AAT Bioquest

What are the differences between primary and secondary active transport?

Posted January 9, 2023


Basis of differentiation

Primary active transport

Secondary active transport


Primary active transport is the transport of molecules against a concentration gradient through the use of energy generated by ATP

Secondary active transport is the transport of two distinct molecules across a membrane using energy in other forms than ATP 

Number of molecules transported

A single molecule is transported

Two types of molecules are transported simultaneously

Energy source

Uses energy generated from ATP

The concentration gradient of driving ion supplies energy for the transport of the driving ion/molecule against its concentration gradient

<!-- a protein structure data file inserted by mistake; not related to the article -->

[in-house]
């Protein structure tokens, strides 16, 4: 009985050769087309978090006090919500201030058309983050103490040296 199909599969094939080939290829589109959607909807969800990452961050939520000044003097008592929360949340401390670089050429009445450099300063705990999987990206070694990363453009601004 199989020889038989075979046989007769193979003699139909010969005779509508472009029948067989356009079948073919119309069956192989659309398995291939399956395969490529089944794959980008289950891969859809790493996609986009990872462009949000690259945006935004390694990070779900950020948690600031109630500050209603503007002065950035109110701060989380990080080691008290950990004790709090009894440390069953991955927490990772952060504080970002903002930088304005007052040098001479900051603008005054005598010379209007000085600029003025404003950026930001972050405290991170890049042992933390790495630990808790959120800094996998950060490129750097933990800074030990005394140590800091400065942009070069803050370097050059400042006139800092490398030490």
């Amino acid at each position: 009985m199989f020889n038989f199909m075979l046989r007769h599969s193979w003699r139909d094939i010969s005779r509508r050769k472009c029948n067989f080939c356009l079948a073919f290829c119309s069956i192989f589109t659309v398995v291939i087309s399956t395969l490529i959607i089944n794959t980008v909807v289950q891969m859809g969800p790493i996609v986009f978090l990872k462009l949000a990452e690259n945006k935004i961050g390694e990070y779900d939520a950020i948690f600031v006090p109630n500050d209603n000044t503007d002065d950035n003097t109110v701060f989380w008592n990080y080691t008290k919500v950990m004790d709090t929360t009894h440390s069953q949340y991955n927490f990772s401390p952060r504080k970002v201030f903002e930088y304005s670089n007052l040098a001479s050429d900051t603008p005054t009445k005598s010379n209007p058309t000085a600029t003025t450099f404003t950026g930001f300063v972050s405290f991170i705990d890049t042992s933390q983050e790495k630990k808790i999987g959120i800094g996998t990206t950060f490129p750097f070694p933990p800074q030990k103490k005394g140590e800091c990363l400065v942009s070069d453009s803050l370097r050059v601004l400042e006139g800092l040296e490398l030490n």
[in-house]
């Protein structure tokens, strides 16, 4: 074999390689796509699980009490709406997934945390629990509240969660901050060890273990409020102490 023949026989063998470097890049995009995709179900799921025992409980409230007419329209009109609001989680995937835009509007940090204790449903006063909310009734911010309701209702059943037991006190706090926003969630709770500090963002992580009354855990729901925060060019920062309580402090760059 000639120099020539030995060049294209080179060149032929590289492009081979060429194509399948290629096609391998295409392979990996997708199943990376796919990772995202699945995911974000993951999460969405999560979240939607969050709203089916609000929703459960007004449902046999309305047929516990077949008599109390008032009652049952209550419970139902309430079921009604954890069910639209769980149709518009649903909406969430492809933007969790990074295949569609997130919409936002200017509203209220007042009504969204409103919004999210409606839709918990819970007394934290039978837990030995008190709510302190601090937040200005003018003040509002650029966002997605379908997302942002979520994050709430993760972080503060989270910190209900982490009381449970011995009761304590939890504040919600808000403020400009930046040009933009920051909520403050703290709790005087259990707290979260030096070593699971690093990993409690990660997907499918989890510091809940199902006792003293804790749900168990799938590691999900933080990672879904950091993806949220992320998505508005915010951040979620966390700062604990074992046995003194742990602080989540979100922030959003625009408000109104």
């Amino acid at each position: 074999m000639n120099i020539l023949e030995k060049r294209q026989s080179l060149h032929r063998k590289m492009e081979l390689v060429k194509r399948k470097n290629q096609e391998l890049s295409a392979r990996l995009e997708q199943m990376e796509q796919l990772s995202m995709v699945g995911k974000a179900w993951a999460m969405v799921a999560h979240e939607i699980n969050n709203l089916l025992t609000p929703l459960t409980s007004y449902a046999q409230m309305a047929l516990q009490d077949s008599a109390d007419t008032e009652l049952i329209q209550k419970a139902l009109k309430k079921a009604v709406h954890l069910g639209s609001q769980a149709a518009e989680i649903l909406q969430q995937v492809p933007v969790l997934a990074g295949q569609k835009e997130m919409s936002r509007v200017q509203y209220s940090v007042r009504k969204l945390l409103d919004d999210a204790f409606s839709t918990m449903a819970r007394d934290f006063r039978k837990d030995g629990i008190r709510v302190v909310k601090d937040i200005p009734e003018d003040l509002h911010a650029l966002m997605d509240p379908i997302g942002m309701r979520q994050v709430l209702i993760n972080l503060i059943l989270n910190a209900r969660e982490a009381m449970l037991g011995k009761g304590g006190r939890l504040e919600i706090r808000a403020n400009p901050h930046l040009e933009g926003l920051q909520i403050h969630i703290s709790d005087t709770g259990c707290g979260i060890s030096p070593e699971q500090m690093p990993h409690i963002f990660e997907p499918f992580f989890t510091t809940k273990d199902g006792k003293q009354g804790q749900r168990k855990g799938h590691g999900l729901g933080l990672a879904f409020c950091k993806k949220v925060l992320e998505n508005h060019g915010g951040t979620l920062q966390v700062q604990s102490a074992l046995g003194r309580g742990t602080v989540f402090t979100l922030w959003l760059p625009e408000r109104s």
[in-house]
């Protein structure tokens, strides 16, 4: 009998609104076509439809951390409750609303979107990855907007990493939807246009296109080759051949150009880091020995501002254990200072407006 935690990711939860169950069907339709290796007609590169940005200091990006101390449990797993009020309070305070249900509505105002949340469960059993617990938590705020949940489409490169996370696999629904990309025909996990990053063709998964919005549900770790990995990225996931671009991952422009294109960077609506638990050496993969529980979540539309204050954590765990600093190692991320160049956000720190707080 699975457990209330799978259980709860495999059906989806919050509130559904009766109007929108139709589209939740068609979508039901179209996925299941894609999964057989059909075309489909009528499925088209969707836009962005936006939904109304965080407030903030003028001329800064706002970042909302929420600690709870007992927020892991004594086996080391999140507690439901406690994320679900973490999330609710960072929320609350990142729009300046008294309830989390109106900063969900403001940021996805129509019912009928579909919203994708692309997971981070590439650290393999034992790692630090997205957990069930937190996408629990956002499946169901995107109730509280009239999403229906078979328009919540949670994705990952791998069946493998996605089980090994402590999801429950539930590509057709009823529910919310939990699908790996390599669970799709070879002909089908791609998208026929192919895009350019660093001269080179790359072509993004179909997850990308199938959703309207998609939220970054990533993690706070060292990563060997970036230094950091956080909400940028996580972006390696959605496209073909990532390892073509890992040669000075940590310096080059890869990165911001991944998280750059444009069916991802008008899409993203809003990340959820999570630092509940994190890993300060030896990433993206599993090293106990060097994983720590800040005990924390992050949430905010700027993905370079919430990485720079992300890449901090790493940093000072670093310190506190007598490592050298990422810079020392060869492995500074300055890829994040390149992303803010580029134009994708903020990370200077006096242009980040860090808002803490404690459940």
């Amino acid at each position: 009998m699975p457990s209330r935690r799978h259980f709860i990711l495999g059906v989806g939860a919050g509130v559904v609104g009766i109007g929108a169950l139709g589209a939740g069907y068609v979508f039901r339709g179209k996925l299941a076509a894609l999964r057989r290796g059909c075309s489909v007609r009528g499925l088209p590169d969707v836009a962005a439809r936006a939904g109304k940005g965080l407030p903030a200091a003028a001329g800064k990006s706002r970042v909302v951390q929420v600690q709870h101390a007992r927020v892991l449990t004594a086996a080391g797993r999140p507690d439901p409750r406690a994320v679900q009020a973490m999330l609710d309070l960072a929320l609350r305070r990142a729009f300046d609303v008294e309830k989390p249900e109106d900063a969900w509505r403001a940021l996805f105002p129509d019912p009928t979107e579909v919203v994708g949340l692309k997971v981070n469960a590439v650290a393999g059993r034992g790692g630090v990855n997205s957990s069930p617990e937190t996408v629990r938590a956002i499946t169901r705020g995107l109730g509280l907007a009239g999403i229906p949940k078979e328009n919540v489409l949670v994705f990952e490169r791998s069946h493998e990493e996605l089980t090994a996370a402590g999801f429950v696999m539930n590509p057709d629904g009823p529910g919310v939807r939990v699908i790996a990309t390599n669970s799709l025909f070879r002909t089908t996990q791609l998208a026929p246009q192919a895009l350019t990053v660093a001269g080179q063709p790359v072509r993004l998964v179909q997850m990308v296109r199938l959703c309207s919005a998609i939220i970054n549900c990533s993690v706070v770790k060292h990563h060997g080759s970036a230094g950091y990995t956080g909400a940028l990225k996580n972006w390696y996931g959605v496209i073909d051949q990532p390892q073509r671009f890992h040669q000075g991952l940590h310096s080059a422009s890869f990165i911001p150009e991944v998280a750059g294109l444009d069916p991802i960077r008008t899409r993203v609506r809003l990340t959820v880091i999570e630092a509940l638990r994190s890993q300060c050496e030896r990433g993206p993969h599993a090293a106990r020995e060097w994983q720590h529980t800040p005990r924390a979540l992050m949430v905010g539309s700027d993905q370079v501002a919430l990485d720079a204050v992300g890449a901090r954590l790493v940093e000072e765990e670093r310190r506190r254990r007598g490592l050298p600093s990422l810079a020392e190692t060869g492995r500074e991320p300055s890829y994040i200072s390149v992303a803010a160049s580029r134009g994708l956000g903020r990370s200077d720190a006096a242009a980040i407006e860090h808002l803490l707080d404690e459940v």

Number of substances transported

May transport one or more substances

Must transport more than one substance

Types of transmembrane proteins used

Transmembrane proteins are specific to the ion transported through them 

Both antiporters and symporters are used in secondary active transport

Types of molecules transported

Ions like sodium, potassium, and calcium are transported across cell membrane

Ions like sodium act as the driving molecules 


Sodium potassium pump, calcium pump in muscles 

Glucose-sodium pump, sodium-potassium pump 

Additional resources

Physiology, Active Transport

Plasma Membrane

Cell Navigator® Cell Plasma Membrane Staining Kit *Green Fluorescence*